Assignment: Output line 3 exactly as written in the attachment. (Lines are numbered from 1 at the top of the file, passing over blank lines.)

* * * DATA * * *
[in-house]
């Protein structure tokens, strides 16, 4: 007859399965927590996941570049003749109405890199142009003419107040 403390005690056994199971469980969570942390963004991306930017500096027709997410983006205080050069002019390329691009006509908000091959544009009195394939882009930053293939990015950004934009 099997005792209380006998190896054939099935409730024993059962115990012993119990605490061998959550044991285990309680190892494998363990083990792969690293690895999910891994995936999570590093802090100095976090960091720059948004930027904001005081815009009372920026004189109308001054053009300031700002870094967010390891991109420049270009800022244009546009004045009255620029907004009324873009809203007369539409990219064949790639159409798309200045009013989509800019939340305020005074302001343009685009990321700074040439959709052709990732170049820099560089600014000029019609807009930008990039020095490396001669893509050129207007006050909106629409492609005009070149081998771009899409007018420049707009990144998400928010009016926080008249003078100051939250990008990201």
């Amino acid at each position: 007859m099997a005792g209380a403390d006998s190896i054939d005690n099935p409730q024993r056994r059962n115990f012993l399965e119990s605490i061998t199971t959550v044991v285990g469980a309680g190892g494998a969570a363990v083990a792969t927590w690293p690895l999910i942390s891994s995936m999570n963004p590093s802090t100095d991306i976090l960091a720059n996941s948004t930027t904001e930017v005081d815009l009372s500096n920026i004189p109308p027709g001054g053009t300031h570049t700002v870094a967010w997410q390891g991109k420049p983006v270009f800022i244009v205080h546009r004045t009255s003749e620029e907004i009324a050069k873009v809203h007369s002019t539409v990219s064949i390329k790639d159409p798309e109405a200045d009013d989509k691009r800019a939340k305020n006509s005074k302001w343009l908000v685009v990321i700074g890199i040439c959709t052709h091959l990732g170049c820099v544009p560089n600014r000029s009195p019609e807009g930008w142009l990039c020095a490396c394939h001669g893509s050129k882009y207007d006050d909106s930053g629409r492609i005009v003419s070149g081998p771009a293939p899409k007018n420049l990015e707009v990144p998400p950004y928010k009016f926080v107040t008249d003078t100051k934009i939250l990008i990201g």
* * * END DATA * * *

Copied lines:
């Amino acid at each position: 007859m099997a005792g209380a403390d006998s190896i054939d005690n099935p409730q024993r056994r059962n115990f012993l399965e119990s605490i061998t199971t959550v044991v285990g469980a309680g190892g494998a969570a363990v083990a792969t927590w690293p690895l999910i942390s891994s995936m999570n963004p590093s802090t100095d991306i976090l960091a720059n996941s948004t930027t904001e930017v005081d815009l009372s500096n920026i004189p109308p027709g001054g053009t300031h570049t700002v870094a967010w997410q390891g991109k420049p983006v270009f800022i244009v205080h546009r004045t009255s003749e620029e907004i009324a050069k873009v809203h007369s002019t539409v990219s064949i390329k790639d159409p798309e109405a200045d009013d989509k691009r800019a939340k305020n006509s005074k302001w343009l908000v685009v990321i700074g890199i040439c959709t052709h091959l990732g170049c820099v544009p560089n600014r000029s009195p019609e807009g930008w142009l990039c020095a490396c394939h001669g893509s050129k882009y207007d006050d909106s930053g629409r492609i005009v003419s070149g081998p771009a293939p899409k007018n420049l990015e707009v990144p998400p950004y928010k009016f926080v107040t008249d003078t100051k934009i939250l990008i990201g």